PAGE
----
the web traffic (Mitigation Effect). In addition, the same
study shows that over a certain number of in-links, a
website does not increase its WP and visibility in the rank
(Saturation Effect). These two effects (Mitigation and
Saturation Effect) depend on the users’ interest for the
searched subject: once users have visited the most popular
websites concerning their interest, then they will move to
less popular ones, thus redistributing Internet traffic.
However, this redistribution depends mostly on users’
expertise in finding information and extending their search
to less popular websites, whereas less expert users are often
stopped by online barriers and therefore they cannot con-
tribute to Internet traffic redistribution. In this way, expert
users’ behaviour mitigate the quantitative WP. These users,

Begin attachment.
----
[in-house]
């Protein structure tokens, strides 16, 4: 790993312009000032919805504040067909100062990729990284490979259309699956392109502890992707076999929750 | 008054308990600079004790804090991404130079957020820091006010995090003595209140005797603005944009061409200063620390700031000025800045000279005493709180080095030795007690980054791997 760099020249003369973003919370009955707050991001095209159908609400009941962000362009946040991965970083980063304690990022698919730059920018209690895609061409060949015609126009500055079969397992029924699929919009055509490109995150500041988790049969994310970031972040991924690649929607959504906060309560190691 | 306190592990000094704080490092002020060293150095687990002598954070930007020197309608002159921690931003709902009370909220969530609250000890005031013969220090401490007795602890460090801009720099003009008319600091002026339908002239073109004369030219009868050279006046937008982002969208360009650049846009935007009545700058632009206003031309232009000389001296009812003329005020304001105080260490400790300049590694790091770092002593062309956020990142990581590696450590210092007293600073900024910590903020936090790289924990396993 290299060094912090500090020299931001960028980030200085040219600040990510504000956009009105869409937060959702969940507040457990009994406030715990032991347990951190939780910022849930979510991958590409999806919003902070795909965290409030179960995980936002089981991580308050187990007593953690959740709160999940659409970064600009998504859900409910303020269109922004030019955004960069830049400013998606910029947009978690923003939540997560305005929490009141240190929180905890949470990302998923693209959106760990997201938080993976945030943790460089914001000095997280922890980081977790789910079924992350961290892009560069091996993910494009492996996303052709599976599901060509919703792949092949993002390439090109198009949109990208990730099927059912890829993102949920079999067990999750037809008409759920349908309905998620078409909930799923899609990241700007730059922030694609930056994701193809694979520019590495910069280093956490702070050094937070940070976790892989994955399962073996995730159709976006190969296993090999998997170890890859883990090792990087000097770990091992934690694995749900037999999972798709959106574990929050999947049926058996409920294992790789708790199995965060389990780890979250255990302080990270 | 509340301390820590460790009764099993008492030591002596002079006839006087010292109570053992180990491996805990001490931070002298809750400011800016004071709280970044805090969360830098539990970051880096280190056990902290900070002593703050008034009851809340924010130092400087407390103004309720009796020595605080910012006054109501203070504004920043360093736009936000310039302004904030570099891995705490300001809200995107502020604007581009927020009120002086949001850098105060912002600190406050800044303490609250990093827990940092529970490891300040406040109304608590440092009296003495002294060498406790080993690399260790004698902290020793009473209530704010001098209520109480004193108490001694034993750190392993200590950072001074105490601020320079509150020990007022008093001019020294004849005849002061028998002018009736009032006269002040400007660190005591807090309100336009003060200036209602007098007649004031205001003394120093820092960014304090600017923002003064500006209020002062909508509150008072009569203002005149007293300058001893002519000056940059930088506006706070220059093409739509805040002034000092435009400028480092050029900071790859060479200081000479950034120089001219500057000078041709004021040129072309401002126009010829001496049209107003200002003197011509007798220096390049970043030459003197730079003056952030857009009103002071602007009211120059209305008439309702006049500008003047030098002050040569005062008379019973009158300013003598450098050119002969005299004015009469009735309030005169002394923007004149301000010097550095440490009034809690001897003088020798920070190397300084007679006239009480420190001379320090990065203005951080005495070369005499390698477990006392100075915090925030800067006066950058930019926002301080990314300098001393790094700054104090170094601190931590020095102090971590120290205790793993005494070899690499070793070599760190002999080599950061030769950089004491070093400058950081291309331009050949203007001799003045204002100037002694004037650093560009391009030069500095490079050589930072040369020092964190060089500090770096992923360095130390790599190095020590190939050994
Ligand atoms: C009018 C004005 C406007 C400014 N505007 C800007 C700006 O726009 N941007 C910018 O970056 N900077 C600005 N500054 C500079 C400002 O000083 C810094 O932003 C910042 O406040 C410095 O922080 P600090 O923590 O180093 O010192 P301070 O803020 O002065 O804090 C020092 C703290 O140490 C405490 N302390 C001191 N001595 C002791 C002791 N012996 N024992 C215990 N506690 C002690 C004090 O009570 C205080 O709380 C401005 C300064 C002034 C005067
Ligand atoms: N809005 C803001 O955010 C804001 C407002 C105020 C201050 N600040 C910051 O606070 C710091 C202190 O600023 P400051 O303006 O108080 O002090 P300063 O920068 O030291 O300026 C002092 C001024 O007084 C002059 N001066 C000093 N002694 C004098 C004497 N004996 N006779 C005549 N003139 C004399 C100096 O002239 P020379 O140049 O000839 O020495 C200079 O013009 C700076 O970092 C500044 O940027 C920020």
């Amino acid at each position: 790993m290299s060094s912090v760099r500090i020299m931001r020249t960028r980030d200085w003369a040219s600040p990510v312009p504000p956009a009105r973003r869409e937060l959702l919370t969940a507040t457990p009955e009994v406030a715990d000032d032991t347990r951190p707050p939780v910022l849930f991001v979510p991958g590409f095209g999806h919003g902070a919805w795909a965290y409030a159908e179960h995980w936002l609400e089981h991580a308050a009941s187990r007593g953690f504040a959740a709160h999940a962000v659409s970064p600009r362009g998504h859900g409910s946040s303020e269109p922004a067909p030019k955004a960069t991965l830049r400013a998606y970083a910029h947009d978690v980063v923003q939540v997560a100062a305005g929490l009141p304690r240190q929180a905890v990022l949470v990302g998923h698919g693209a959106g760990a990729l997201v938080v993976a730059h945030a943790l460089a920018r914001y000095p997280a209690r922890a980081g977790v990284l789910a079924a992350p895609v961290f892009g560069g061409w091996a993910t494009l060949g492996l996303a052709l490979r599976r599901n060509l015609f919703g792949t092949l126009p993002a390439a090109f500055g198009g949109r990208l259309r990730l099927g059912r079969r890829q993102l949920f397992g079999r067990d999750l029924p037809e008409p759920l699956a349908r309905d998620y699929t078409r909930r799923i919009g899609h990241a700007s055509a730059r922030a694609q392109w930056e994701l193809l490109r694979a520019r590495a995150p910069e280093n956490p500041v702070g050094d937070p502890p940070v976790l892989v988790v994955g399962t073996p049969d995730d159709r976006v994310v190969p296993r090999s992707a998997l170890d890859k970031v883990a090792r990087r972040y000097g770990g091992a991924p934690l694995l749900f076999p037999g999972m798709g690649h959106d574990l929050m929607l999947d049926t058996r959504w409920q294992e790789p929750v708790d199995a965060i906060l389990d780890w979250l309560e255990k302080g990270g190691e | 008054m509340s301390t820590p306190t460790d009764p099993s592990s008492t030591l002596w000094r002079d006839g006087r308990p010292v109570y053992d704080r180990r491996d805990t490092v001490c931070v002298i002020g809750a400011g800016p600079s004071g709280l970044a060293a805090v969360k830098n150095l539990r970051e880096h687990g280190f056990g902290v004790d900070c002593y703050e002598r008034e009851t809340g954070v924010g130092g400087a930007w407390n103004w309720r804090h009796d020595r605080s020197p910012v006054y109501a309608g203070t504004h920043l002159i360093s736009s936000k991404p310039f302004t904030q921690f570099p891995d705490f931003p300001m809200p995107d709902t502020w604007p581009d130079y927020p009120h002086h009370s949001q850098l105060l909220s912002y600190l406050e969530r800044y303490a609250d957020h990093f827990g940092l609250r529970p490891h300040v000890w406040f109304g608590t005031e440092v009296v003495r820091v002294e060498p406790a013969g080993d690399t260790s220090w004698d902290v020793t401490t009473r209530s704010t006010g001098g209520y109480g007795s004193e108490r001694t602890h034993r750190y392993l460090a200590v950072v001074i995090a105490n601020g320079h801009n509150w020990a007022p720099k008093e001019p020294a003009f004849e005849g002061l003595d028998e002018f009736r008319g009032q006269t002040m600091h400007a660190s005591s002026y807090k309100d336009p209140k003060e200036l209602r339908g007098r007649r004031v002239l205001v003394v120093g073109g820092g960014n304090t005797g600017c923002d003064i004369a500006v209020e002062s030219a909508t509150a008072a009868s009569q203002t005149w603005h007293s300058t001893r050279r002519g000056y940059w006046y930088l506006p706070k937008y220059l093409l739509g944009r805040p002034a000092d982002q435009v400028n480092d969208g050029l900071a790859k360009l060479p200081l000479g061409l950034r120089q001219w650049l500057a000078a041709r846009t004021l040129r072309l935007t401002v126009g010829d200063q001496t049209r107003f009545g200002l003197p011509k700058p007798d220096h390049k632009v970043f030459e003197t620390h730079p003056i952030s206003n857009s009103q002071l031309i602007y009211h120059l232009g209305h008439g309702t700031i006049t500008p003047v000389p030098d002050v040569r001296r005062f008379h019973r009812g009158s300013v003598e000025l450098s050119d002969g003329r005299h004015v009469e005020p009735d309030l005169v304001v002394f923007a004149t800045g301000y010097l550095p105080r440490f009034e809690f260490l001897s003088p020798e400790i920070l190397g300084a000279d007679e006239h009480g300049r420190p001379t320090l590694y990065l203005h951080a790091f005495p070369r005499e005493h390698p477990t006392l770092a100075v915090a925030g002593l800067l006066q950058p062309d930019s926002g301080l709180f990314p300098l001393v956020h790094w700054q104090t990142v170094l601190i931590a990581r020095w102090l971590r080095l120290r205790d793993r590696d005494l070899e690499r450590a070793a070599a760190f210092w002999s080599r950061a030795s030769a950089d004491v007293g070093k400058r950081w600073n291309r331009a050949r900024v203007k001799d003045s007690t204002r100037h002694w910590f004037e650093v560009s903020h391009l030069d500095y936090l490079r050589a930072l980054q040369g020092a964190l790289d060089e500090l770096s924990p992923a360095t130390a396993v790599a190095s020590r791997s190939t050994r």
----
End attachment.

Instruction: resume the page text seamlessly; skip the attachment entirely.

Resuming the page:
having developed an adaptation to the limits of the search
engine results page (SERP), can access peripheral and
higher quality information. On the other hand, the rank and
information distribution structured by quantitative popu-
larity becomes a barrier for novice or not so expert users.
The possibilities of web access remain unequal and tend to
extend the digital divide. As all technologies, the world
wide web forces all its users to an adaptation, but such a
process could be simplified by modifying the ranking
algorithms with a qualitative index that could expand the
current WP formulation.
A quality index, inserted in the search engines’ algo-
rithms, could produce a more user-centered information
availability process, which would still allow information
ranking, and at the same time would guarantee accessibility
to better quality information for all Internet users, inde-
pendently from their technological skills.
A first qualitative aspect that should be imported in the
WP is website accessibility, defined as: ‘‘The art of
ensuring that, to as large an extent as possible, facilities are
available to people whether or not they have impairments
of one sort or another’’ [13]. Accessibility constitutes the
first fundamental level of information access, even though
it still does not guarantee content quality to users. A pop-